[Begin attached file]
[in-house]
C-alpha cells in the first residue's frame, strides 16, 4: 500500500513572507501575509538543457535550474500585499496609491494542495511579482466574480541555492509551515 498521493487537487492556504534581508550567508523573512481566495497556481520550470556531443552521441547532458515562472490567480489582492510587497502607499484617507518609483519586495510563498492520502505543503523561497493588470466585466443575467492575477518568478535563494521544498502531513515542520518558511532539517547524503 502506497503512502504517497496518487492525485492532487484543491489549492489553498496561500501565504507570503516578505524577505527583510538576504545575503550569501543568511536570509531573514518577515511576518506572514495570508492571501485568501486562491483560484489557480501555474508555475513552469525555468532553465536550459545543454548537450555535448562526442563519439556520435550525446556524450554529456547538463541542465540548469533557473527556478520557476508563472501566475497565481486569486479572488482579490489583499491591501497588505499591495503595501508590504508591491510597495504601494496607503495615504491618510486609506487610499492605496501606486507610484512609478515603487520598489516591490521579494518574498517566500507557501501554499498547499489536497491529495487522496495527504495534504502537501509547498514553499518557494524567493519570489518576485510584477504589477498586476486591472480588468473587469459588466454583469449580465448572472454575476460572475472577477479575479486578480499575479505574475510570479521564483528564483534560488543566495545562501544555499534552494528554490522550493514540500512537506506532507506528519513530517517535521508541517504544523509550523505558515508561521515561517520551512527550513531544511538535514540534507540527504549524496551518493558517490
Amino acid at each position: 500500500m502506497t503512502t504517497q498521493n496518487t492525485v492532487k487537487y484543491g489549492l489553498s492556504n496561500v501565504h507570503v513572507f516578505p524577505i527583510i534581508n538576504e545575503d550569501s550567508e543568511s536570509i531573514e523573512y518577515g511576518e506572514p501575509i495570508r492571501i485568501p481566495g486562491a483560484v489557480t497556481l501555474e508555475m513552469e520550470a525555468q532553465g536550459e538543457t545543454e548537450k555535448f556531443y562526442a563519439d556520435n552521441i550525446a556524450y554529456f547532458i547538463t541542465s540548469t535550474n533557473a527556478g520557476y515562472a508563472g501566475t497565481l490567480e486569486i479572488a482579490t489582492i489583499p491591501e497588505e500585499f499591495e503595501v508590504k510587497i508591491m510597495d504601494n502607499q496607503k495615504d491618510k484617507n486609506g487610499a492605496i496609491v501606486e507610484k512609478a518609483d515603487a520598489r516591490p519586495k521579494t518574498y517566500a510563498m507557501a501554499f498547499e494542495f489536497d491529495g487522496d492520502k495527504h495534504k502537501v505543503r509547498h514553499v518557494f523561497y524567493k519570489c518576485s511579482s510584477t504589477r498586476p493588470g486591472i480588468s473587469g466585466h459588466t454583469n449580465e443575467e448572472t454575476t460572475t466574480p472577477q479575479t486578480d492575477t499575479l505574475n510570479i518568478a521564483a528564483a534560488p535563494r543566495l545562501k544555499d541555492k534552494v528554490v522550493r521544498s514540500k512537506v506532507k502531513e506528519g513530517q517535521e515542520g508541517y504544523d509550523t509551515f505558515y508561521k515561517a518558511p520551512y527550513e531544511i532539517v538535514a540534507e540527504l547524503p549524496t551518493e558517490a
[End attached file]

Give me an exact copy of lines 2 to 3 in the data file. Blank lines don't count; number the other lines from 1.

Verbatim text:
C-alpha cells in the first residue's frame, strides 16, 4: 500500500513572507501575509538543457535550474500585499496609491494542495511579482466574480541555492509551515 498521493487537487492556504534581508550567508523573512481566495497556481520550470556531443552521441547532458515562472490567480489582492510587497502607499484617507518609483519586495510563498492520502505543503523561497493588470466585466443575467492575477518568478535563494521544498502531513515542520518558511532539517547524503 502506497503512502504517497496518487492525485492532487484543491489549492489553498496561500501565504507570503516578505524577505527583510538576504545575503550569501543568511536570509531573514518577515511576518506572514495570508492571501485568501486562491483560484489557480501555474508555475513552469525555468532553465536550459545543454548537450555535448562526442563519439556520435550525446556524450554529456547538463541542465540548469533557473527556478520557476508563472501566475497565481486569486479572488482579490489583499491591501497588505499591495503595501508590504508591491510597495504601494496607503495615504491618510486609506487610499492605496501606486507610484512609478515603487520598489516591490521579494518574498517566500507557501501554499498547499489536497491529495487522496495527504495534504502537501509547498514553499518557494524567493519570489518576485510584477504589477498586476486591472480588468473587469459588466454583469449580465448572472454575476460572475472577477479575479486578480499575479505574475510570479521564483528564483534560488543566495545562501544555499534552494528554490522550493514540500512537506506532507506528519513530517517535521508541517504544523509550523505558515508561521515561517520551512527550513531544511538535514540534507540527504549524496551518493558517490
Amino acid at each position: 500500500m502506497t503512502t504517497q498521493n496518487t492525485v492532487k487537487y484543491g489549492l489553498s492556504n496561500v501565504h507570503v513572507f516578505p524577505i527583510i534581508n538576504e545575503d550569501s550567508e543568511s536570509i531573514e523573512y518577515g511576518e506572514p501575509i495570508r492571501i485568501p481566495g486562491a483560484v489557480t497556481l501555474e508555475m513552469e520550470a525555468q532553465g536550459e538543457t545543454e548537450k555535448f556531443y562526442a563519439d556520435n552521441i550525446a556524450y554529456f547532458i547538463t541542465s540548469t535550474n533557473a527556478g520557476y515562472a508563472g501566475t497565481l490567480e486569486i479572488a482579490t489582492i489583499p491591501e497588505e500585499f499591495e503595501v508590504k510587497i508591491m510597495d504601494n502607499q496607503k495615504d491618510k484617507n486609506g487610499a492605496i496609491v501606486e507610484k512609478a518609483d515603487a520598489r516591490p519586495k521579494t518574498y517566500a510563498m507557501a501554499f498547499e494542495f489536497d491529495g487522496d492520502k495527504h495534504k502537501v505543503r509547498h514553499v518557494f523561497y524567493k519570489c518576485s511579482s510584477t504589477r498586476p493588470g486591472i480588468s473587469g466585466h459588466t454583469n449580465e443575467e448572472t454575476t460572475t466574480p472577477q479575479t486578480d492575477t499575479l505574475n510570479i518568478a521564483a528564483a534560488p535563494r543566495l545562501k544555499d541555492k534552494v528554490v522550493r521544498s514540500k512537506v506532507k502531513e506528519g513530517q517535521e515542520g508541517y504544523d509550523t509551515f505558515y508561521k515561517a518558511p520551512y527550513e531544511i532539517v538535514a540534507e540527504l547524503p549524496t551518493e558517490a